My husband and I are struggling to live a full life in Christ as a committed, loving, childless Catholic couple.  I hope you will understand that our infertility journey has been much, much more than a “challenge and a disappointment.”  This journey has been at times heartbreaking, isolating, and has profoundly changed the course of my life. 

In a faith community where families are large and many people assume that if you don’t have children you’re not a good Catholic and are using artificial contraception, the community can feel unwelcoming and judgmental.  Many times I’ve shared with friends that the only way I’ve been able to accept my situation is because I lean totally on our Lord and Savior, Jesus Christ for strength and fortitude.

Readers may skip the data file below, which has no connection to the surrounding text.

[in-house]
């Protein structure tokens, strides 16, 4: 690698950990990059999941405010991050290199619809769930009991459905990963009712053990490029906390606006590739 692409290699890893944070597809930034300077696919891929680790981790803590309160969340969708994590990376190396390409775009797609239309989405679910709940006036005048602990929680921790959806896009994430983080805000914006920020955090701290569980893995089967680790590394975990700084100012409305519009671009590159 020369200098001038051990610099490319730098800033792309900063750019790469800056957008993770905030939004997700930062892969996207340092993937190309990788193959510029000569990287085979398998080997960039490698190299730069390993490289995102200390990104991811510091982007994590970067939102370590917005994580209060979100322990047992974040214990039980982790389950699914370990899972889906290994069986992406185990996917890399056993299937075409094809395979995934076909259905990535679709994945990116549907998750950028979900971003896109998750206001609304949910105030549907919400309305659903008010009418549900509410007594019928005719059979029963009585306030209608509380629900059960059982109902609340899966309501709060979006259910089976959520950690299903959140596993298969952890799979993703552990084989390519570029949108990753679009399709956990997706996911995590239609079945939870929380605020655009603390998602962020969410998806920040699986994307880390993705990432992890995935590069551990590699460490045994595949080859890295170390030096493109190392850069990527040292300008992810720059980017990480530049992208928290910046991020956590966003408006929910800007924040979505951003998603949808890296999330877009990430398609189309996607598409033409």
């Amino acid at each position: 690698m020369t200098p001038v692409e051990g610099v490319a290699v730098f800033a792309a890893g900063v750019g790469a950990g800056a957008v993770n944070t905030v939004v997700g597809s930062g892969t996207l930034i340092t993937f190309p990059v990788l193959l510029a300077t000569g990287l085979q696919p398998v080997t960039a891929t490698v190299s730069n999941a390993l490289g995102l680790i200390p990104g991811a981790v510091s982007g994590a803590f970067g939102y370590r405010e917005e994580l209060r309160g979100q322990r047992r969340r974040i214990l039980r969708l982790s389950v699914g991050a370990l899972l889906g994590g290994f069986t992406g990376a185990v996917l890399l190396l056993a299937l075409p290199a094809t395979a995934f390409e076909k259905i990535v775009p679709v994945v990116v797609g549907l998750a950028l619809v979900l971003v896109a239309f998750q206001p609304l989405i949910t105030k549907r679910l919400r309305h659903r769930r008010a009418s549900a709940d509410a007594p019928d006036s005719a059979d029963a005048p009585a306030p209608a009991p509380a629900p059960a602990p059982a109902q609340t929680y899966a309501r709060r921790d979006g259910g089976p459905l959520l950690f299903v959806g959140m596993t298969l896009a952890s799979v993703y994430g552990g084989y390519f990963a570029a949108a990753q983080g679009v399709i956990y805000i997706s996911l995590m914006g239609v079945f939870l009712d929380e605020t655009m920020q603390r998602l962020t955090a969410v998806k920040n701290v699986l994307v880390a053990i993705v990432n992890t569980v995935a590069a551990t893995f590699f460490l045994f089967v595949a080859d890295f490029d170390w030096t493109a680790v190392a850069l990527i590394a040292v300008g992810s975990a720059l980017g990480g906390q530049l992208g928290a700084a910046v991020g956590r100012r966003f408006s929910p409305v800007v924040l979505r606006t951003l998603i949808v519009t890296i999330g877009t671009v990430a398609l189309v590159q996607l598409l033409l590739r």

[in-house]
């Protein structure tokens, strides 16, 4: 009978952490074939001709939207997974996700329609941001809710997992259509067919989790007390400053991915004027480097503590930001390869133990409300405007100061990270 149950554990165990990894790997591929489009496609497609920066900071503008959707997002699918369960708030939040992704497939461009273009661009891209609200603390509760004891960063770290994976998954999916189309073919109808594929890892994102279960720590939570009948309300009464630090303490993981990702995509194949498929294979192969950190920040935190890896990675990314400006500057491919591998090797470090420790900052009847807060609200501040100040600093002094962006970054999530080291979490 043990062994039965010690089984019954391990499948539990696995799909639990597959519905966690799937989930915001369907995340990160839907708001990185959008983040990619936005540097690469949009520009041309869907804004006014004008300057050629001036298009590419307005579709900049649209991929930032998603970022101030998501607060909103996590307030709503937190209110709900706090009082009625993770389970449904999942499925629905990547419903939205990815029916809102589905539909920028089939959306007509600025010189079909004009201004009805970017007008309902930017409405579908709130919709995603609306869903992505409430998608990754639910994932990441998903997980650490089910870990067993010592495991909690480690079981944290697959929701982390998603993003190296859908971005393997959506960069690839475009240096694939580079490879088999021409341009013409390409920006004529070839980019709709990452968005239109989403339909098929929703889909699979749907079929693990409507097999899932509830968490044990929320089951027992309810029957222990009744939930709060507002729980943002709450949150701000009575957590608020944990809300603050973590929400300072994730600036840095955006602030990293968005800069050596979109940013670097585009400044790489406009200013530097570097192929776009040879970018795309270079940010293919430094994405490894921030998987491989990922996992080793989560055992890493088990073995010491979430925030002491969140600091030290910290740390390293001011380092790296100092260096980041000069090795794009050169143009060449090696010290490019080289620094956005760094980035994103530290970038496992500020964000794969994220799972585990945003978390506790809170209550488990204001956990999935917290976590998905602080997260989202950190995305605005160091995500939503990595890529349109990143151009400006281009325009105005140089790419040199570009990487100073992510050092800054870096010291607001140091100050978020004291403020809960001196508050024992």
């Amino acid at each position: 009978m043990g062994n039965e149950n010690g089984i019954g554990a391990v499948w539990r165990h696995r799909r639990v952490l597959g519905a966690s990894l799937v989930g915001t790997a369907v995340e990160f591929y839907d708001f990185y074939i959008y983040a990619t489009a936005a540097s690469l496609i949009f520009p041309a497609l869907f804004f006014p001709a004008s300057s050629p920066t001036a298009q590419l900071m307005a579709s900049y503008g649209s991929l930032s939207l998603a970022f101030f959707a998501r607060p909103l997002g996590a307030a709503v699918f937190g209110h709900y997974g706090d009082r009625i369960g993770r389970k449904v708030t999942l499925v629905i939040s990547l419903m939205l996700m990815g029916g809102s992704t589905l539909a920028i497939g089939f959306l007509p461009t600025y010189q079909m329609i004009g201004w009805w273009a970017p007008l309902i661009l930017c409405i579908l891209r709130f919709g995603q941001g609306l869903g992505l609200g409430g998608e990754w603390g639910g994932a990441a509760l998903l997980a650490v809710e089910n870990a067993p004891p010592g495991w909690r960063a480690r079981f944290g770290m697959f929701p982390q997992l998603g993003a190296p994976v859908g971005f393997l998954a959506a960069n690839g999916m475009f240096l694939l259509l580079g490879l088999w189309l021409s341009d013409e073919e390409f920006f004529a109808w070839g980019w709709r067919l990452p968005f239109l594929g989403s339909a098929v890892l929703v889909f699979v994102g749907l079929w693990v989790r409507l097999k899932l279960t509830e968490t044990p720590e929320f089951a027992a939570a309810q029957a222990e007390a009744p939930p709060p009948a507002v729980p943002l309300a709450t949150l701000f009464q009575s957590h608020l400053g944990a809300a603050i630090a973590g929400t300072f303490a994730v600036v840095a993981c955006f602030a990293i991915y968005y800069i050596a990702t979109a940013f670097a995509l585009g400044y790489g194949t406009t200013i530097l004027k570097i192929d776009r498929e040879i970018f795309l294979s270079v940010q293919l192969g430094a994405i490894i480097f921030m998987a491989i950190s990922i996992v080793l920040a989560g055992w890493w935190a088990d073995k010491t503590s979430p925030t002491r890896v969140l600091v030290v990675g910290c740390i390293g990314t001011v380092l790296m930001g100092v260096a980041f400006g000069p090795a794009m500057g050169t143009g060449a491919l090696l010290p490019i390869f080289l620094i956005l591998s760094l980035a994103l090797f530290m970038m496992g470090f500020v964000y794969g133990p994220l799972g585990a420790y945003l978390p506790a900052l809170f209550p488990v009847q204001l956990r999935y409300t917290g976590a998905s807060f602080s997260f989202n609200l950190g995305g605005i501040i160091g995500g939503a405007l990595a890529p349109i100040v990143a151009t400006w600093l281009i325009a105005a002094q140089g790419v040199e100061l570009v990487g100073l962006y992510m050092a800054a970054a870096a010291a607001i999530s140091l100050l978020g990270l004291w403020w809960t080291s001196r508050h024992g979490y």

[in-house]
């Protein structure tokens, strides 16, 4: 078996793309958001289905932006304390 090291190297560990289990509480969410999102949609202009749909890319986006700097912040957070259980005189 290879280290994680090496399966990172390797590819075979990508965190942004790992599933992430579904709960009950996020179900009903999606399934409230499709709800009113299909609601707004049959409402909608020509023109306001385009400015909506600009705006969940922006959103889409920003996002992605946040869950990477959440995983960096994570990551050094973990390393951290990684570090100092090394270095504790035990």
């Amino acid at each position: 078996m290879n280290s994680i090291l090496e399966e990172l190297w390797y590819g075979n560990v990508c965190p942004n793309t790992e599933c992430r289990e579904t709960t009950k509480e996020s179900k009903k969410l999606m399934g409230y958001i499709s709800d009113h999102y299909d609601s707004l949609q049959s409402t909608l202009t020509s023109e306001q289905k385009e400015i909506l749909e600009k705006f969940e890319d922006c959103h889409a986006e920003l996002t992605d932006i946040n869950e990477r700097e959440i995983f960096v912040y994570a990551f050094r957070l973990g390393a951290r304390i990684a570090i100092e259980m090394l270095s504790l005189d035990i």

You labeled infertile couples as “an accident of circumstances” and an “exception to the rule.”  I firmly believe that in a loving Christian community, infertile married couples cannot be considered inconvenient statistical outliers that get in the way of the accepted argument against gay marriage.  We are not tools or convenient anecdotes.  We are committed Catholics struggling like every other believer to uphold our values and live out God’s commandment to us: to love one another. 

It is exactly because we are exceptions to the rule that I believe infertile couples, are worthy of compassion, respect, and attention.